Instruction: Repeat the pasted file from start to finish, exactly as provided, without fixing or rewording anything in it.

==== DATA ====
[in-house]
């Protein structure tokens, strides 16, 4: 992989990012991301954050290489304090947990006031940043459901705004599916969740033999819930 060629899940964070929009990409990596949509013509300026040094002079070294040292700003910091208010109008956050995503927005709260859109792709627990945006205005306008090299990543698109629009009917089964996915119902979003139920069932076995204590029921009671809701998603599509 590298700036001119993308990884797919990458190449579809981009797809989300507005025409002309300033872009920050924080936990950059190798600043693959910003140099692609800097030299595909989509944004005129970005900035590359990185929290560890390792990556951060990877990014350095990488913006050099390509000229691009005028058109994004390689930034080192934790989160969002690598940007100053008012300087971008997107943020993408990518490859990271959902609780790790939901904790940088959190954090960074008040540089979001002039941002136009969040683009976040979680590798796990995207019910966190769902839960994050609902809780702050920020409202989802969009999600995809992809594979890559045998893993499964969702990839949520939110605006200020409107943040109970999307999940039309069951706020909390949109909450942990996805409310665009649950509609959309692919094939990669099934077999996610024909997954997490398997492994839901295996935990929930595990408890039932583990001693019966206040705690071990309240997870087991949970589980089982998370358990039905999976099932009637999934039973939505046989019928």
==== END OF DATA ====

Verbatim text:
[in-house]
């Protein structure tokens, strides 16, 4: 992989990012991301954050290489304090947990006031940043459901705004599916969740033999819930 060629899940964070929009990409990596949509013509300026040094002079070294040292700003910091208010109008956050995503927005709260859109792709627990945006205005306008090299990543698109629009009917089964996915119902979003139920069932076995204590029921009671809701998603599509 590298700036001119993308990884797919990458190449579809981009797809989300507005025409002309300033872009920050924080936990950059190798600043693959910003140099692609800097030299595909989509944004005129970005900035590359990185929290560890390792990556951060990877990014350095990488913006050099390509000229691009005028058109994004390689930034080192934790989160969002690598940007100053008012300087971008997107943020993408990518490859990271959902609780790790939901904790940088959190954090960074008040540089979001002039941002136009969040683009976040979680590798796990995207019910966190769902839960994050609902809780702050920020409202989802969009999600995809992809594979890559045998893993499964969702990839949520939110605006200020409107943040109970999307999940039309069951706020909390949109909450942990996805409310665009649950509609959309692919094939990669099934077999996610024909997954997490398997492994839901295996935990929930595990408890039932583990001693019966206040705690071990309240997870087991949970589980089982998370358990039905999976099932009637999934039973939505046989019928």